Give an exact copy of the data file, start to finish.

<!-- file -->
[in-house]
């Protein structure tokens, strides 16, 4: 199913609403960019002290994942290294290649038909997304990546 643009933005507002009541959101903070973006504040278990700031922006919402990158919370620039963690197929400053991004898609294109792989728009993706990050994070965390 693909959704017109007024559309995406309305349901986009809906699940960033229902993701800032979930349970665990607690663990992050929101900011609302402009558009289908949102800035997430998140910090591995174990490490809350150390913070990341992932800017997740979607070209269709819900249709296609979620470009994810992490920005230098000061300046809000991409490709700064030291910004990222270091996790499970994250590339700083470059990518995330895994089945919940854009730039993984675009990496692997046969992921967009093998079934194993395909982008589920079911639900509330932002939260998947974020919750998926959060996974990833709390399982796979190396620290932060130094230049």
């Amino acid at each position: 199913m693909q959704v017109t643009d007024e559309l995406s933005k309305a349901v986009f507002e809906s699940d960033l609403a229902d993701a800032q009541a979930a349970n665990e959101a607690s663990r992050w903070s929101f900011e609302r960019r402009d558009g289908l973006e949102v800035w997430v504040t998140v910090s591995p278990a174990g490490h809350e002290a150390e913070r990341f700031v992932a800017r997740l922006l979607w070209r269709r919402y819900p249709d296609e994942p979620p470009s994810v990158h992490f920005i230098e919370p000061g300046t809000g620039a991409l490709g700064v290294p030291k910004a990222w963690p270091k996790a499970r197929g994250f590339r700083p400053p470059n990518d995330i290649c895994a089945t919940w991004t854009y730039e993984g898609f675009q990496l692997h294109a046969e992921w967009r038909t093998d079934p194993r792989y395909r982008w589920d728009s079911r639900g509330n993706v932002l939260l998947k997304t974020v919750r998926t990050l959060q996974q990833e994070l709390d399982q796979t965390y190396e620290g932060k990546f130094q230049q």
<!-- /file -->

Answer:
[in-house]
């Protein structure tokens, strides 16, 4: 199913609403960019002290994942290294290649038909997304990546 643009933005507002009541959101903070973006504040278990700031922006919402990158919370620039963690197929400053991004898609294109792989728009993706990050994070965390 693909959704017109007024559309995406309305349901986009809906699940960033229902993701800032979930349970665990607690663990992050929101900011609302402009558009289908949102800035997430998140910090591995174990490490809350150390913070990341992932800017997740979607070209269709819900249709296609979620470009994810992490920005230098000061300046809000991409490709700064030291910004990222270091996790499970994250590339700083470059990518995330895994089945919940854009730039993984675009990496692997046969992921967009093998079934194993395909982008589920079911639900509330932002939260998947974020919750998926959060996974990833709390399982796979190396620290932060130094230049």
């Amino acid at each position: 199913m693909q959704v017109t643009d007024e559309l995406s933005k309305a349901v986009f507002e809906s699940d960033l609403a229902d993701a800032q009541a979930a349970n665990e959101a607690s663990r992050w903070s929101f900011e609302r960019r402009d558009g289908l973006e949102v800035w997430v504040t998140v910090s591995p278990a174990g490490h809350e002290a150390e913070r990341f700031v992932a800017r997740l922006l979607w070209r269709r919402y819900p249709d296609e994942p979620p470009s994810v990158h992490f920005i230098e919370p000061g300046t809000g620039a991409l490709g700064v290294p030291k910004a990222w963690p270091k996790a499970r197929g994250f590339r700083p400053p470059n990518d995330i290649c895994a089945t919940w991004t854009y730039e993984g898609f675009q990496l692997h294109a046969e992921w967009r038909t093998d079934p194993r792989y395909r982008w589920d728009s079911r639900g509330n993706v932002l939260l998947k997304t974020v919750r998926t990050l959060q996974q990833e994070l709390d399982q796979t965390y190396e620290g932060k990546f130094q230049q």